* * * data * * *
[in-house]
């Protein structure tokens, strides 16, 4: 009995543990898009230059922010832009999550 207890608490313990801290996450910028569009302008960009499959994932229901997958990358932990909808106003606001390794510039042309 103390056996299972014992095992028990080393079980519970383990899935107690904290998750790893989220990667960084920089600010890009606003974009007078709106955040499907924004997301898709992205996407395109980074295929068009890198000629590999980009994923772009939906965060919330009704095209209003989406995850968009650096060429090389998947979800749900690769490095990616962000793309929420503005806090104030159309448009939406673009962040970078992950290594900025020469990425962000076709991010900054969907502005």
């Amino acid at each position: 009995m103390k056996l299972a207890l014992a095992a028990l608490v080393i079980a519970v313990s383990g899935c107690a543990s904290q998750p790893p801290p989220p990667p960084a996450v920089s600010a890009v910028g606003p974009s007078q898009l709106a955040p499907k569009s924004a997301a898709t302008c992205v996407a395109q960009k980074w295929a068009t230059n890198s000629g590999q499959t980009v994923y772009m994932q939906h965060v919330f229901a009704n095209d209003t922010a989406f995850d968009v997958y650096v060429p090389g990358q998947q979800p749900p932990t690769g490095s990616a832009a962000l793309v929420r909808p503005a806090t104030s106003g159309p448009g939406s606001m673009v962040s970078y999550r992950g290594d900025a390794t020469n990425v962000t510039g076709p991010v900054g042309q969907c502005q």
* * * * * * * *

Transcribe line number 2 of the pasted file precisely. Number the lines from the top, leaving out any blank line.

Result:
């Protein structure tokens, strides 16, 4: 009995543990898009230059922010832009999550 207890608490313990801290996450910028569009302008960009499959994932229901997958990358932990909808106003606001390794510039042309 103390056996299972014992095992028990080393079980519970383990899935107690904290998750790893989220990667960084920089600010890009606003974009007078709106955040499907924004997301898709992205996407395109980074295929068009890198000629590999980009994923772009939906965060919330009704095209209003989406995850968009650096060429090389998947979800749900690769490095990616962000793309929420503005806090104030159309448009939406673009962040970078992950290594900025020469990425962000076709991010900054969907502005």